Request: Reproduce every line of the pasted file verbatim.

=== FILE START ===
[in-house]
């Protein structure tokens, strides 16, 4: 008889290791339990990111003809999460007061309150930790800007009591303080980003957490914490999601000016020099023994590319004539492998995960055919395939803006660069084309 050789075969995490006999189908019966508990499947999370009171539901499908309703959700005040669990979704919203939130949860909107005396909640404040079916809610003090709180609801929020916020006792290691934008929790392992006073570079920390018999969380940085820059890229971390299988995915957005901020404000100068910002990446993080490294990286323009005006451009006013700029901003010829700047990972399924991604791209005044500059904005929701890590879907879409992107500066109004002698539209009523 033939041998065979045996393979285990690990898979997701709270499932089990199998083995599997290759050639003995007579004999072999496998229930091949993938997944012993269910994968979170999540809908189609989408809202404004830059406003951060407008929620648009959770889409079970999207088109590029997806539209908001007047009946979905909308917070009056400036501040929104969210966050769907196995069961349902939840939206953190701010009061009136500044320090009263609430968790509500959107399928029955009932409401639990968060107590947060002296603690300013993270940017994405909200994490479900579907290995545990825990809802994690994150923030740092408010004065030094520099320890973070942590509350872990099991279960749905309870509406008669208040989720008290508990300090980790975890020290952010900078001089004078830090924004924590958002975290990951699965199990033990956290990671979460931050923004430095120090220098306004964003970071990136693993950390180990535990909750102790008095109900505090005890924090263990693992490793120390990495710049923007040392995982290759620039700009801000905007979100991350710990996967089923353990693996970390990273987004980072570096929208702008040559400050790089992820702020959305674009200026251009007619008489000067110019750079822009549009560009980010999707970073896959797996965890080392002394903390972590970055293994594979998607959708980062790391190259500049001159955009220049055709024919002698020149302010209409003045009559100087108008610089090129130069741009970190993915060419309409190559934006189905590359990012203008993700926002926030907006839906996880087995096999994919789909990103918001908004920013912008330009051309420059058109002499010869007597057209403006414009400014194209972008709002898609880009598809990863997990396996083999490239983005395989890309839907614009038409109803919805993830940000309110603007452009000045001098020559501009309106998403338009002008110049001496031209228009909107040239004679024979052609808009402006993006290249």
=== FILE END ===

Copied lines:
[in-house]
């Protein structure tokens, strides 16, 4: 008889290791339990990111003809999460007061309150930790800007009591303080980003957490914490999601000016020099023994590319004539492998995960055919395939803006660069084309 050789075969995490006999189908019966508990499947999370009171539901499908309703959700005040669990979704919203939130949860909107005396909640404040079916809610003090709180609801929020916020006792290691934008929790392992006073570079920390018999969380940085820059890229971390299988995915957005901020404000100068910002990446993080490294990286323009005006451009006013700029901003010829700047990972399924991604791209005044500059904005929701890590879907879409992107500066109004002698539209009523 033939041998065979045996393979285990690990898979997701709270499932089990199998083995599997290759050639003995007579004999072999496998229930091949993938997944012993269910994968979170999540809908189609989408809202404004830059406003951060407008929620648009959770889409079970999207088109590029997806539209908001007047009946979905909308917070009056400036501040929104969210966050769907196995069961349902939840939206953190701010009061009136500044320090009263609430968790509500959107399928029955009932409401639990968060107590947060002296603690300013993270940017994405909200994490479900579907290995545990825990809802994690994150923030740092408010004065030094520099320890973070942590509350872990099991279960749905309870509406008669208040989720008290508990300090980790975890020290952010900078001089004078830090924004924590958002975290990951699965199990033990956290990671979460931050923004430095120090220098306004964003970071990136693993950390180990535990909750102790008095109900505090005890924090263990693992490793120390990495710049923007040392995982290759620039700009801000905007979100991350710990996967089923353990693996970390990273987004980072570096929208702008040559400050790089992820702020959305674009200026251009007619008489000067110019750079822009549009560009980010999707970073896959797996965890080392002394903390972590970055293994594979998607959708980062790391190259500049001159955009220049055709024919002698020149302010209409003045009559100087108008610089090129130069741009970190993915060419309409190559934006189905590359990012203008993700926002926030907006839906996880087995096999994919789909990103918001908004920013912008330009051309420059058109002499010869007597057209403006414009400014194209972008709002898609880009598809990863997990396996083999490239983005395989890309839907614009038409109803919805993830940000309110603007452009000045001098020559501009309106998403338009002008110049001496031209228009909107040239004679024979052609808009402006993006290249």